CCTV Spy Cameras Through The Ages

Monday, 23 December 2013  |  Admin

CCTV, or Closed Circuit Television, is a method of surveillance which dates back to Germany 1942, where it was used by the military. Black and white monitors observed the launch of V2 rockets using remote cameras hidden from plain view. The US also utilised these new spy gadgets whilst they developed and tested a range of atomic weapons; the cameras allowed them to view the tests and the effects of the weapons at a safe distance.

When George Orwell’s 1984 was released at the end of the 1940s, the idea of CCTV grew and began to permeate the wider fringes of society. By the 1970s and 1980s, these gadgets were becoming more and more common; the covert spy cameras were added as a security measure in banks and stores in order to record crime and capture those who committed it. Gas stations began to use them to capture the license plates of those who drove off without paying for their fuel. Britain began to use them to monitor traffic violations on busy roads, and eventually fitted them with speed detectors so that those breaking the speed limit would be caught. Nowadays, CCTV is so commonplace that it can be found inside vehicles, at bus stops and on private property.

Whilst there has been no evidence that fitting CCTV to a property or vehicle actually decreases the crime rate, the number of criminal convictions as a result of video footage captured by these cameras has soared. This has seen a rise in the number of people fitting these cameras to their homes and properties. Those who wish to equip their home with a full security system often opt for a CCTV kit to prevent unwelcome intruders or break-ins. They can  be connected up to a television so that their output can be viewed at all times, and where in the past they may have encountered difficulty with recording images in the dark or harsh conditions, now infrared technology, motion sensor technology and night-vision mode is standard.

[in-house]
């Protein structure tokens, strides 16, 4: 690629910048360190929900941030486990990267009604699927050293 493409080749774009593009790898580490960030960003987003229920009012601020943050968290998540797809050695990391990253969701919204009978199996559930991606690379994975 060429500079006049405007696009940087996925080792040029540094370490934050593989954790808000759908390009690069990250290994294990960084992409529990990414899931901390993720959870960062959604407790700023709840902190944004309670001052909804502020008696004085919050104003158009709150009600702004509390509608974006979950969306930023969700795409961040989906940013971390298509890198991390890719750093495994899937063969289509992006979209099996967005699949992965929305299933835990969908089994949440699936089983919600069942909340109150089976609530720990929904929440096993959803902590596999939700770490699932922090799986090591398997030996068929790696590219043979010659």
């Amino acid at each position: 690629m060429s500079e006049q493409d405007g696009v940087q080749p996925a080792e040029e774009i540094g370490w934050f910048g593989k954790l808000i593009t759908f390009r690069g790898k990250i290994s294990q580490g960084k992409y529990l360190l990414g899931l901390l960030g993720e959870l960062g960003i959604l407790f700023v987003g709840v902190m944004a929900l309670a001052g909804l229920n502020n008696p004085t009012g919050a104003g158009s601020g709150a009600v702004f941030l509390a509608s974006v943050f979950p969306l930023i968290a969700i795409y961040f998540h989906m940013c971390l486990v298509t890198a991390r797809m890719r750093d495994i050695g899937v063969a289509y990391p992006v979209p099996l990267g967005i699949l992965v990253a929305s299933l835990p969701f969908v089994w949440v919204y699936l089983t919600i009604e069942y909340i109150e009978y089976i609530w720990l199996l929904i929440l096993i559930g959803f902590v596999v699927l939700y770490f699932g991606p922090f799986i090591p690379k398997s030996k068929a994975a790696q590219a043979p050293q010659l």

There are two approaches to fitting CCTV spy cameras to a property; placing them in an obvious position and allowing them to be seen in order to deter criminals from trying to enter the building, or disguising them entirely in a corner or next to a window so that they cannot be detected. Both of these methods have their drawbacks; putting a CCTV camera in prime view might allow potential burglars to work out the blind spots and manoeuvre around them, whilst hiding the cameras entirely might convince the criminals that there are no security measures on the house and entice them to break in. But whichever route is chosen, the advantages of CCTV far outweigh the negatives; they can record evidence which can be used in insurance claims, they can be used to convict criminals in court cases and when connected to an indoor TV, they can monitor multiple areas of a property with ease.


 
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